Advantages of Pastoral Elderships
By David A. Huston
This paper is presented to review the advantages a pastoral eldership will bring to any established local assembly.
THERE ARE AT LEAST FIVE SIGNIFICANT ADVANTAGES that a plural, collegial eldership brings to a local assembly:
Where there is no counsel, the people fall; but in the multitude of counselors there is safety. Proverbs 11:14
No one, regardless of his level of spiritual maturity, can fully trust his own heart or judgment. We all need someone to watch over both our personal lives and the quality and priorities of our ministries. Those who shepherd others are not exempt from the need to be shepherded, and no one can be truly shepherded from a different assembly or a remote location. We only have to look at the number of men who have fallen into sin to know that this is true.
When leaders work together in accountable submission to one another, in an atmosphere where openness and honesty are cultivated and highly valued, any differences in doctrine, vision, or implementation that arise which could cause division will be faced and dealt with immediately. An inherent part of accountability is confrontation. Proverbs 27:5 says, “Open rebuke is better than love carefully concealed.” It is dangerous for any man to take on oversight responsibilities if he is not in open and honest relationship with brothers who love Him enough to tell him when he is wrong. God intended that Jonathan walk in covenant with David so that later he could sit beside him on the throne and speak into David’s life to help keep him from error (1 Samuel 23:17). Jonathan’s failure may have left open the door for David’s subsequent failures as king.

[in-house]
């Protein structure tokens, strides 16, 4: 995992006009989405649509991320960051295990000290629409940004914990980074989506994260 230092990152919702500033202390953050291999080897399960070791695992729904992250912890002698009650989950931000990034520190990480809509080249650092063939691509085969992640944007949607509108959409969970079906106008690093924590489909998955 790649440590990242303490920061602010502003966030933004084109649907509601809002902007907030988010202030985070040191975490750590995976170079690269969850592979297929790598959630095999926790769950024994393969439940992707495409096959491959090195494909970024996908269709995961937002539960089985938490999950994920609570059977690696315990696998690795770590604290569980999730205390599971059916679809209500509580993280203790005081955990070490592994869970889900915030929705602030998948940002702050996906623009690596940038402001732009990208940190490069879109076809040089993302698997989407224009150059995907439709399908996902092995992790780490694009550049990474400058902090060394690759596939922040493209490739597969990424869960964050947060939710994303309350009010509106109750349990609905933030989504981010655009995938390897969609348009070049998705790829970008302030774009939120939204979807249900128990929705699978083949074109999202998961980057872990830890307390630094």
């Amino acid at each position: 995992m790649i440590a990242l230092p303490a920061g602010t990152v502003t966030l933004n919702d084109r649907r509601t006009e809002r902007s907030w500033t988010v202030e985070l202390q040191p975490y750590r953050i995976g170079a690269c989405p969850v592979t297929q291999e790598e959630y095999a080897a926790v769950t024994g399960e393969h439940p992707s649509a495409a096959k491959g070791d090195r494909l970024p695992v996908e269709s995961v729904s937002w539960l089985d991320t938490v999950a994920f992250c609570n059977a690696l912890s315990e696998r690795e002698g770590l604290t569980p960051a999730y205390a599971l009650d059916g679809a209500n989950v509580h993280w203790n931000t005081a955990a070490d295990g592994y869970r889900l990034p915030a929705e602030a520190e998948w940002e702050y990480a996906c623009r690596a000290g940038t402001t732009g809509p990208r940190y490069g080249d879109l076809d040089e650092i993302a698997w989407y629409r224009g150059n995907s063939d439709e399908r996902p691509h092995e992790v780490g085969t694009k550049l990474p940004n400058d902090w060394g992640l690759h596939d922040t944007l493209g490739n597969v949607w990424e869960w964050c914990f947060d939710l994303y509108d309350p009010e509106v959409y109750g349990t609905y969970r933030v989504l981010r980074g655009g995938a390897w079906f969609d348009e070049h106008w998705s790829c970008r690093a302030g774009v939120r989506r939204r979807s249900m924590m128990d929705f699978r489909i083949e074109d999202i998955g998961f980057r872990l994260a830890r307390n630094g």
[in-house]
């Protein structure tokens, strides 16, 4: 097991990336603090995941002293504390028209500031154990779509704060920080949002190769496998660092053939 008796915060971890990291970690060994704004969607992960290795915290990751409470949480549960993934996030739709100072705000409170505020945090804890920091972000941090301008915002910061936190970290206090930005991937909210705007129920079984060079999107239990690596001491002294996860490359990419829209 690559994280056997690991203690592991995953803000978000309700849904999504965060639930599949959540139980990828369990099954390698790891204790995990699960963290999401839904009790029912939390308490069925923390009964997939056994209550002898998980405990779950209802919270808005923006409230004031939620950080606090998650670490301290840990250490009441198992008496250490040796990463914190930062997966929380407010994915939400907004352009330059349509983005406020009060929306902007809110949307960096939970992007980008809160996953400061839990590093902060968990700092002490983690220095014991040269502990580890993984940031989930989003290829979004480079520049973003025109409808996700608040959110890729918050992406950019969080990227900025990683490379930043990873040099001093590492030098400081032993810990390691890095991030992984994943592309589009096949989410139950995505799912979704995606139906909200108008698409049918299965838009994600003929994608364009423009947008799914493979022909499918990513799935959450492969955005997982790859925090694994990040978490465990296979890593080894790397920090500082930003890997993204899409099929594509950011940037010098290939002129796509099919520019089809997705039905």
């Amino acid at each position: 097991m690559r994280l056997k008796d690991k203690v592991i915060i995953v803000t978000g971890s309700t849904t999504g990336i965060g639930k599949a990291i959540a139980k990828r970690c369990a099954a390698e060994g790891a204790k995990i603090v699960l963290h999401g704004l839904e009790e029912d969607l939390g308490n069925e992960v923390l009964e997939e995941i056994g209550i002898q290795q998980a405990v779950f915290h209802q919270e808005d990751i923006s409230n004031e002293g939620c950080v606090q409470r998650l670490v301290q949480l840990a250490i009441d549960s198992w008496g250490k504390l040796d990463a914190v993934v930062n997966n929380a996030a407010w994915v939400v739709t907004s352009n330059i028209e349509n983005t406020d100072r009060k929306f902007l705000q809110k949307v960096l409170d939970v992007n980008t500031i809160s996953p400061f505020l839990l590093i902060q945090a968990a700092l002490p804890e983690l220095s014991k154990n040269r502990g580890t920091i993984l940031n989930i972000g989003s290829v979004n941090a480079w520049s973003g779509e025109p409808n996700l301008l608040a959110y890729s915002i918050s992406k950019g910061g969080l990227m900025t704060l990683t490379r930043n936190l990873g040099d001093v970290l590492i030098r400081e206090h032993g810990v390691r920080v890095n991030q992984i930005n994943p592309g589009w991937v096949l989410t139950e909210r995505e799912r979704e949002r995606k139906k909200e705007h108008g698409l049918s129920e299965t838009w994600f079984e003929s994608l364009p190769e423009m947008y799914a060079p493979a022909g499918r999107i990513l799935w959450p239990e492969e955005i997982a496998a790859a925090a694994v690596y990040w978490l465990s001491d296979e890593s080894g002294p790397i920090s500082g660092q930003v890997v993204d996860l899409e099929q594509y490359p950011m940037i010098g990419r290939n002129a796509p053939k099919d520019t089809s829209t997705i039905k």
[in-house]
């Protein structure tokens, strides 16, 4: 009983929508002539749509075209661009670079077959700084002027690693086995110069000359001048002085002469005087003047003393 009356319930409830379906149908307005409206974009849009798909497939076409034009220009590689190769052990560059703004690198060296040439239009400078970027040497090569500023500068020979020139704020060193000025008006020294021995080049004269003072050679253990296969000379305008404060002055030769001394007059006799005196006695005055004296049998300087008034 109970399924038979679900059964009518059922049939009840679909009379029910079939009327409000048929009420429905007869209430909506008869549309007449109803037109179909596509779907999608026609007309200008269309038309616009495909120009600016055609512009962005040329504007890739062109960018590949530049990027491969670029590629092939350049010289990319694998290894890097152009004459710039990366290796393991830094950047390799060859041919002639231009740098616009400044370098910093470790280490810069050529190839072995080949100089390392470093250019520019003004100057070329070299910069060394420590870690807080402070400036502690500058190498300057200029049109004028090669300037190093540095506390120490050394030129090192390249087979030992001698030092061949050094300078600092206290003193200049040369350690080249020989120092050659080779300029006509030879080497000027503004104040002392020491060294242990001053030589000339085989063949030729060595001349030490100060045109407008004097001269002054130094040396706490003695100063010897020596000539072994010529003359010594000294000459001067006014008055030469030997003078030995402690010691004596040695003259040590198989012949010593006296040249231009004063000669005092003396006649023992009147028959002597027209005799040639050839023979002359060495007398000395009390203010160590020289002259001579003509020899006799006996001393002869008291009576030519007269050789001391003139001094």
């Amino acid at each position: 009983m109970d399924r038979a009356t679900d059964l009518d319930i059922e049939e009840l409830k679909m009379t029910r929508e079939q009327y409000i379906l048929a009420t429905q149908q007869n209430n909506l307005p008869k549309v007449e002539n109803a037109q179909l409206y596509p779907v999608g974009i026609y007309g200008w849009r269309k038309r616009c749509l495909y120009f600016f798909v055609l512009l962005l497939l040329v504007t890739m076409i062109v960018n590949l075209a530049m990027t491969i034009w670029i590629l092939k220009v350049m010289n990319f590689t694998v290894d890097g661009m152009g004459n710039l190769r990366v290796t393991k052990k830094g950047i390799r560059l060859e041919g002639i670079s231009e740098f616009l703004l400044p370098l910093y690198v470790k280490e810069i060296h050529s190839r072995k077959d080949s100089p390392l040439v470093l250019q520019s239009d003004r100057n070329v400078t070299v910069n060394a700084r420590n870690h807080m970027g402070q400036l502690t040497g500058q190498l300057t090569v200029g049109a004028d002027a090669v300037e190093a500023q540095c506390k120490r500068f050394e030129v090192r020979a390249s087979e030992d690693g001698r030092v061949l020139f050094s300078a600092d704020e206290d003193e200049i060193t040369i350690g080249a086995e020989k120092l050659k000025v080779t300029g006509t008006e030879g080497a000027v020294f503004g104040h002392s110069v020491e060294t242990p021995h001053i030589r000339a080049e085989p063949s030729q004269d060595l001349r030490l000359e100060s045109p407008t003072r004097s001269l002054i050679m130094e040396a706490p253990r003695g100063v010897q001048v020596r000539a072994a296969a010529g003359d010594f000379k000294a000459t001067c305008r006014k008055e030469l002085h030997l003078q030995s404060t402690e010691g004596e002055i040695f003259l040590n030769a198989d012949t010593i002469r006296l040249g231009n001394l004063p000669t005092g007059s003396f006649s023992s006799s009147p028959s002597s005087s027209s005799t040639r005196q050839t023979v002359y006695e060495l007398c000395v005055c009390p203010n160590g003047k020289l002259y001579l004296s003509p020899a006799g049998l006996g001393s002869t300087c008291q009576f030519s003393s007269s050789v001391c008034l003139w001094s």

A plural, collegial eldership brings up-close accountability to each man serving as an elder. This safeguard is a tremendous advantage for any local assembly and for the men serving in oversight.
There are diversities of gifts, but the same Spirit. There are differences of ministries, but the same Lord. And there are diversities of activities, but it is the same God who works all in all. 1 Corinthians 12:4-6